Marie racing in the Caribbean. Chad Thieken of Southwest Harbor is one of the two staff captains who each work two and a half months on the boat at a time. CLAIRE MACHES PHOTO

Quarantine aboard a superyacht 

TAHITI — When Chad Thieken arrived here March 1, he was required to have his temperature taken, but otherwise the trip was pretty uneventful. 

The Southwest Harbor resident was beginning his regular twoandahalfmonth rotation as captain of the 180-foot sailing yacht Marie, a modern ketch built in Holland in 2010 on a 1920s-era André Hoek design. 

The new coronavirus was not yet the massive global issue it would quickly become. 

“China was still going crazy,” Thieken said. “Maybe a quarter of the people had masks on when I flew through Los Angeles.” 

He flew into Tahiti and took a small plane to Bora Bora to join Marie, which is used most of the time by its owner and is chartered in some of the downtime. 

The boat was near the end of a long trip with the owner, most of which had been led by the other captain. They had left Palma de Mallorca at the beginning of December, stopped for fuel in Gibraltar, completed the transatlantic crossing with a two-week stop in Antigua, transited the Panama Canal, stopped for fuel in the Galapagos, then began the big 3,600-mile crossing to Tahiti. 

Bora Bora, where Thieken came aboard, was one of the last stops. 

When they arrived in Tahiti, they had a couple of weeks before a lockdown order and curfew were imposed due to the pandemic. 

Having just done all those miles together, and with the ability to be self-contained in the same way they are at sea, the yacht’s crew were wellprepared for the lockdown, he said. 

Marie was tied to a dock in a marina, and for several weeks the crew wasn’t allowed to get off the boat except to exercise. There was also a curfew in place from 8 a.m. to 5 p.m.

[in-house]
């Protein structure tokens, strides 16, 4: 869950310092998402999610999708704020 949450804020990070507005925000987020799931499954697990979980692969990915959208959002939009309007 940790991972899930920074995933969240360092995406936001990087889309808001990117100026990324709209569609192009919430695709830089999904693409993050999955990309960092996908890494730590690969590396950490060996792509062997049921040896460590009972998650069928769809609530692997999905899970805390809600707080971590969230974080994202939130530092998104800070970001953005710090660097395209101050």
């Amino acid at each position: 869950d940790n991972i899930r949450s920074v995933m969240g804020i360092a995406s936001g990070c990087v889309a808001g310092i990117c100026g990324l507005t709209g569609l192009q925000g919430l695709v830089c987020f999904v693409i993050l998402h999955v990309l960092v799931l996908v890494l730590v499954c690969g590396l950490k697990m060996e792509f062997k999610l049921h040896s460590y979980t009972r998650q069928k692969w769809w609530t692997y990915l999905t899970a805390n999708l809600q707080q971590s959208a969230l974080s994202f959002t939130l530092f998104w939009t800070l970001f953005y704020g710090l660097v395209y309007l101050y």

“A lot of people started getting quite fit,” Thieken said. “When the only reason to get off the boat is to go for a run, a lot of people take up running. Including me!” 

On board, the eight-person crew has been passing the time with the same hobbies they enjoy on off-watches while underway, such as practicing yoga or playing an instrument. 

For Thieken’s part, “I got really into standup paddle boarding — and making hot sauce.” 

Captain Chad Thieken and his daughter Blake work on updating the log on a transit from Palma de Mallorca to Venice. PHOTO COURTESY OF CHAD THIEKEN

He’s also trying to learn Dutch, as his other job is with Dutch naval architecture firm Dykstra. 

There’s also still plenty of work to do, even though none of the planned charter trips are happening and no new ones are likely to be booked for some time. 

The regular cleaning and maintenance work must go on as always. 

“We have a full crew doing all kinds of painting, rigging, splicing, etc.,” he said. 

Other yacht crews haven’t been so lucky. “There definitely are boats that have been cut to skeleton crews and told to go on anchor because the owner doesn’t want to pay for dockage,” he said.